This year is spinning by at an insane velocity! Here we are, still enjoying warm-ish days on – or at least near – the beach, and already thinking of bonfire night, which is less than a month away! This month our #BostikBloggers project theme was just that: Bonfire Night. I didn’t want to make something fireworks related this time, but thought we’d focus on the “fire” aspect of it.
I wanted to make something a little more step-by-step, too, so here’s our instructional on how to make bonfire hair clips.
Read more: DIY Bonfire Night Hair Clips #BostikBloggers
On the theme of Feelings and Emotions, a fun, easy and cheap game to put together for the kids is one we’ve called Paper Plate Feelings Charades, but it can also be played as an emotions ‘Who am I’ kind of game.Read more: Paper Plate Feelings Charades
It’s almost Halloween, which is kind of amusing because we don’t really ‘celebrate’ Halloween. Or Samhain. Or Day of the Dead. We have two birthdays in October which is pretty much enough for us, but you know… everyone’s doing it. Our Bostik Bloggers Box this month contained lots of Halloween-themed goodies, with a giant foam skeleton, pumpkin and bat. There are all sorts of little scrapbook odds and ends and paper, including Halloween confetti.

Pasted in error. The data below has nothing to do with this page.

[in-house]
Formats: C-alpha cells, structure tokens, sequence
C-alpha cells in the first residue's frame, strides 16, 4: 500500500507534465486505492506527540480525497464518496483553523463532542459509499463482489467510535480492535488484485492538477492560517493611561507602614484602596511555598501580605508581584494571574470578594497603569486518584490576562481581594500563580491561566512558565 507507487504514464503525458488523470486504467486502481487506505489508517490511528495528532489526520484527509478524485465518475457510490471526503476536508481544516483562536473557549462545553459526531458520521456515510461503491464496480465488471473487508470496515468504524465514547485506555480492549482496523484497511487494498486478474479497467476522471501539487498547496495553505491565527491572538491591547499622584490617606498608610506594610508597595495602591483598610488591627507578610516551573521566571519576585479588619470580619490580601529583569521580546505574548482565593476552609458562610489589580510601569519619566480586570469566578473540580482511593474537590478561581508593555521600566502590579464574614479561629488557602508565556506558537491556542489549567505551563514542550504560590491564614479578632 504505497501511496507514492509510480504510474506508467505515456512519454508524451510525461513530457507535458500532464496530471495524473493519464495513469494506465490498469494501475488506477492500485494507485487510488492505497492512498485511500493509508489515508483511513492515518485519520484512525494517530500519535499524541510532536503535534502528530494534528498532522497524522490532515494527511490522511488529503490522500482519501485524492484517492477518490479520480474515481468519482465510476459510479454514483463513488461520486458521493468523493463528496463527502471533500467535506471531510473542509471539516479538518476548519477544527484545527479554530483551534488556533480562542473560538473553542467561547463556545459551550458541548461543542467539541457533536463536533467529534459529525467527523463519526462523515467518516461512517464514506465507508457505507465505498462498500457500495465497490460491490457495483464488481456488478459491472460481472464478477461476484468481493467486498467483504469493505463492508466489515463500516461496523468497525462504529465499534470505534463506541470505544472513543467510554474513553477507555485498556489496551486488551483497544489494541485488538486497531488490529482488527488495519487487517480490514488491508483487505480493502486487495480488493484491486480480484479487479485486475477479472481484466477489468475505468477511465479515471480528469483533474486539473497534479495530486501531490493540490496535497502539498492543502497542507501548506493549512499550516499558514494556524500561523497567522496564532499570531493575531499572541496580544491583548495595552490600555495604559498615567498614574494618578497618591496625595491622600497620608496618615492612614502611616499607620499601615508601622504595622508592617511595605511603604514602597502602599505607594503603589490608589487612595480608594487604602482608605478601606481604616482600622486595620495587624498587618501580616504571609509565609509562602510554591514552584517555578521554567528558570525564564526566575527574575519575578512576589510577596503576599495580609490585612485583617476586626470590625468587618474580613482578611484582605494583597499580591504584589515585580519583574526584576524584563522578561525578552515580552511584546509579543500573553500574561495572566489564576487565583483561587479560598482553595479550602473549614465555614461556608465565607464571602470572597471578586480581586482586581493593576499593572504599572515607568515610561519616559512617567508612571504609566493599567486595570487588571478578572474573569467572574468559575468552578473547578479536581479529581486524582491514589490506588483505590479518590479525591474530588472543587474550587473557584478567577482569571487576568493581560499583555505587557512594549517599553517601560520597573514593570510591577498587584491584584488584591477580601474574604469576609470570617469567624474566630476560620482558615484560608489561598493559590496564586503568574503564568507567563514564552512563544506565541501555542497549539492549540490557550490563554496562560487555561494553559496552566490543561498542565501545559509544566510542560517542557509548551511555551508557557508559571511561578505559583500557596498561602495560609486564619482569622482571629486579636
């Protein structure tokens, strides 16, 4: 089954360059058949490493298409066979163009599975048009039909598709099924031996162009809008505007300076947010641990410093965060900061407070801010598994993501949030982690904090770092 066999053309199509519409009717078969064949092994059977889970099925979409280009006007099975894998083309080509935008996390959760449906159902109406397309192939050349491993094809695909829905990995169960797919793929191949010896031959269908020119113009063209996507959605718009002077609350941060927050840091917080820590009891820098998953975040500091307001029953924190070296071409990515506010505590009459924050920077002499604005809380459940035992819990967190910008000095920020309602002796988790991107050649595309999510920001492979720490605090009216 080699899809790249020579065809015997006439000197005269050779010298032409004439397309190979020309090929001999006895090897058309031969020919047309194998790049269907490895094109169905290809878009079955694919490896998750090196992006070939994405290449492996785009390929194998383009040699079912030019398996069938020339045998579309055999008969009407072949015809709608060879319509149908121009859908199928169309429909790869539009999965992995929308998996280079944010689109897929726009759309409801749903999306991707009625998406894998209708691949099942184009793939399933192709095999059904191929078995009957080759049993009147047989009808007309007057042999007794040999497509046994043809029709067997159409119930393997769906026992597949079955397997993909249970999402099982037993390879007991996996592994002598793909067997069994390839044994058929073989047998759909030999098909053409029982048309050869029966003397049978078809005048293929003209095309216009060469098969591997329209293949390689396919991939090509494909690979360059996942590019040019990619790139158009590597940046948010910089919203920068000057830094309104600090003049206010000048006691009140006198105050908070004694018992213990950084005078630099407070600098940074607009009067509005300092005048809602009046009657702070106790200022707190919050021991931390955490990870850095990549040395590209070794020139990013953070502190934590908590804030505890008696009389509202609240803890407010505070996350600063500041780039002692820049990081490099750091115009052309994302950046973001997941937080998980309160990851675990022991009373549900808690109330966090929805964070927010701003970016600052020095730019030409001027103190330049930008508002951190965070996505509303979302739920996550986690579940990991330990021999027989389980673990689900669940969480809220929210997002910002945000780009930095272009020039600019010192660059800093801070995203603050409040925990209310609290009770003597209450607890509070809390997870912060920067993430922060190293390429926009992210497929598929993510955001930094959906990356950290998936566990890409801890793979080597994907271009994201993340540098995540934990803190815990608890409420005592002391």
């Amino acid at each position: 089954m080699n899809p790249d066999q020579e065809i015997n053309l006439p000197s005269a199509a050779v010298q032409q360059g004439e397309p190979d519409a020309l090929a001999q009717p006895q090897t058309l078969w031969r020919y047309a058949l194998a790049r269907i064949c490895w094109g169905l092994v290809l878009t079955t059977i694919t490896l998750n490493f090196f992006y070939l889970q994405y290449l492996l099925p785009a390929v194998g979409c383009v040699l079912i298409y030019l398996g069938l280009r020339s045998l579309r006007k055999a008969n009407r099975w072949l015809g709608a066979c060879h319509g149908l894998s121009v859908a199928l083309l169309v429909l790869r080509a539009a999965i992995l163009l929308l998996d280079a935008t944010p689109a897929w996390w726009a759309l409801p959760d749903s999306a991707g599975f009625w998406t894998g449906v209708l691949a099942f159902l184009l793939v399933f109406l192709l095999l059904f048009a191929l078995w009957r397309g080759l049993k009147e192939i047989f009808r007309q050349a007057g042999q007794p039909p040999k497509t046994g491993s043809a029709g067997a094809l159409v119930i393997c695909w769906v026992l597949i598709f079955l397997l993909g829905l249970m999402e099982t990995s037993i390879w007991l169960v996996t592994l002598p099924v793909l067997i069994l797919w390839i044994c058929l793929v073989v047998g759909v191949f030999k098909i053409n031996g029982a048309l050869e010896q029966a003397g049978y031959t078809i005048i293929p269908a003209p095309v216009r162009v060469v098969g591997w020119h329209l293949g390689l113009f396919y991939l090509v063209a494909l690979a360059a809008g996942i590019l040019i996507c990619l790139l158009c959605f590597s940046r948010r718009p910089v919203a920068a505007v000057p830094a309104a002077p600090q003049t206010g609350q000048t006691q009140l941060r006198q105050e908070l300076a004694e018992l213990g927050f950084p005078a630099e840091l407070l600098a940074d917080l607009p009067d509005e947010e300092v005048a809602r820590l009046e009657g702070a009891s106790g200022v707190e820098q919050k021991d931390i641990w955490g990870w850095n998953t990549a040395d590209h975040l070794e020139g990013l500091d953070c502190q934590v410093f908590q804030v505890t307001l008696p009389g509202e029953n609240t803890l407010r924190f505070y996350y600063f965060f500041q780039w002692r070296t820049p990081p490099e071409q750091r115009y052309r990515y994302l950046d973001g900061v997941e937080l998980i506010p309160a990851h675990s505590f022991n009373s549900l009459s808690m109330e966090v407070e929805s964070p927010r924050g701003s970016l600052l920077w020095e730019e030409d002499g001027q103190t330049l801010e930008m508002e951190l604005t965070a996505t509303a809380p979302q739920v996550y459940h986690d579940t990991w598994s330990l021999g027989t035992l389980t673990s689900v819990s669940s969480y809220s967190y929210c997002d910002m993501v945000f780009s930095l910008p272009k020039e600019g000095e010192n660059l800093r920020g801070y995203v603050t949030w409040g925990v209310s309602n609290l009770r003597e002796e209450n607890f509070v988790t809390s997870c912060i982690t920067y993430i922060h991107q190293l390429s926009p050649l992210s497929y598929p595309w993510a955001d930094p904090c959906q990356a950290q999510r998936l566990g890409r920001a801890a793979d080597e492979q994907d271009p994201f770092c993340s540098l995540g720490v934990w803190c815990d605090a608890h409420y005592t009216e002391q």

For these decorations we used:
- Halloween themed scrap book paper
- Webbed material
- Halloween foams
- Glu Dots
- Bostik PVA Craft Glue
Read more: Halloween and Day of the Dead Mosaic Crafts
A few weeks ago we were sent a set of Gemmies Design Studio – Crystal Creations for review. I have since decided an extreme love/hate relationship with them!